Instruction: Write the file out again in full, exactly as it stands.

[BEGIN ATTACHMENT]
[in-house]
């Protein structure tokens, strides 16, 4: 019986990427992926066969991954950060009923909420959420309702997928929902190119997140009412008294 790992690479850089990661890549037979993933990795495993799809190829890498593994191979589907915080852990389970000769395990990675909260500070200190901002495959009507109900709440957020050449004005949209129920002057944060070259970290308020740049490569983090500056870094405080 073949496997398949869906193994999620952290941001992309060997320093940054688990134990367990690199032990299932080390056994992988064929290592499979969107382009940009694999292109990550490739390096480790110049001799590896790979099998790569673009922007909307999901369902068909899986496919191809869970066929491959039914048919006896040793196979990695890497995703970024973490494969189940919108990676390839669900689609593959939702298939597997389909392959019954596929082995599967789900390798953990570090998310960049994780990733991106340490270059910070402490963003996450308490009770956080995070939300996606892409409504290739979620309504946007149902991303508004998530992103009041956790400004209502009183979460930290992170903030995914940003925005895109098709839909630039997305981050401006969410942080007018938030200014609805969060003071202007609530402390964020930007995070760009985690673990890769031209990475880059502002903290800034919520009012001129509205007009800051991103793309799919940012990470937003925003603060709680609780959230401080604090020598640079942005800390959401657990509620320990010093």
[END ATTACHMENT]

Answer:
[in-house]
């Protein structure tokens, strides 16, 4: 019986990427992926066969991954950060009923909420959420309702997928929902190119997140009412008294 790992690479850089990661890549037979993933990795495993799809190829890498593994191979589907915080852990389970000769395990990675909260500070200190901002495959009507109900709440957020050449004005949209129920002057944060070259970290308020740049490569983090500056870094405080 073949496997398949869906193994999620952290941001992309060997320093940054688990134990367990690199032990299932080390056994992988064929290592499979969107382009940009694999292109990550490739390096480790110049001799590896790979099998790569673009922007909307999901369902068909899986496919191809869970066929491959039914048919006896040793196979990695890497995703970024973490494969189940919108990676390839669900689609593959939702298939597997389909392959019954596929082995599967789900390798953990570090998310960049994780990733991106340490270059910070402490963003996450308490009770956080995070939300996606892409409504290739979620309504946007149902991303508004998530992103009041956790400004209502009183979460930290992170903030995914940003925005895109098709839909630039997305981050401006969410942080007018938030200014609805969060003071202007609530402390964020930007995070760009985690673990890769031209990475880059502002903290800034919520009012001129509205007009800051991103793309799919940012990470937003925003603060709680609780959230401080604090020598640079942005800390959401657990509620320990010093």